Military Source Explains Firing of Russian Navy Commander

The dismissal of Russian Navy Commander Admiral Vladimir Vysotsky was due to his reluctance to comply with an order by Russia’s top military leadership to move the Navy General Staff from Moscow to St. Petersburg, a high-ranking source in the General Staff of the Armed Forces said on Saturday.

Vysotsky, 57, who has occupied the top Navy post for almost five years, was dismissed and replaced with Vice-Admiral Viktor Chirkov, former Baltic Fleet commander, by a presidential decree on May 6.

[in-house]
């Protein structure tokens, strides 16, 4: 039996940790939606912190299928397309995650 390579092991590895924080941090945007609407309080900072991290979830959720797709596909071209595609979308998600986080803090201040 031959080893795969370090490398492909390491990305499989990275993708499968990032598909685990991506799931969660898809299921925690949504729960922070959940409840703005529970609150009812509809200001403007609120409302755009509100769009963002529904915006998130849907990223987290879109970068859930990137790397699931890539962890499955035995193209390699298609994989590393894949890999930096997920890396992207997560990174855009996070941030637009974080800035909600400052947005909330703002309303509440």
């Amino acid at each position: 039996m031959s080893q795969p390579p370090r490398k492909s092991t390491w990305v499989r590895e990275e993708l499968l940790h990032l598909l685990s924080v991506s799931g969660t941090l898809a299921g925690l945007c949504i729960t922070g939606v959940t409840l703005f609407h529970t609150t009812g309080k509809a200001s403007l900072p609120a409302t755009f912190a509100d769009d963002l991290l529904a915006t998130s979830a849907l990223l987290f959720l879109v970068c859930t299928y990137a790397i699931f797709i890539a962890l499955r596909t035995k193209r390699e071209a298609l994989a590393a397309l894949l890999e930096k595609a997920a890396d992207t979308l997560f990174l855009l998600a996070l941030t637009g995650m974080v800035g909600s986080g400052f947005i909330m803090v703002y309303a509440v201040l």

“Vysotsky has not moved to St. Petersburg. This is the main reason of his dismissal,” the source said.

Boris Gryzlov, then speaker of the Russian parliament’s lower house, proposed back in 2007 moving the Navy General Staff from Moscow to St. Petersburg, where the Navy command was located until the 1917 Russian Revolution. The initiative was promptly supported by Russia’s military leadership.

In early March 2012, the entire Navy command was ordered to move to the northern city.

A military source told RIA Novosti on Saturday Vysotsky was not against the very idea of moving the Navy command, but “insisted that the relocation should be gradual and thought through.”

In 2008, the initiative was estimated to cost the Russian budget between 40 and 50 billion rubles ($1.3-1.6 billion), the source said. This would cover the cost of personnel relocation and the construction of a new command center in St. Pertersburg.


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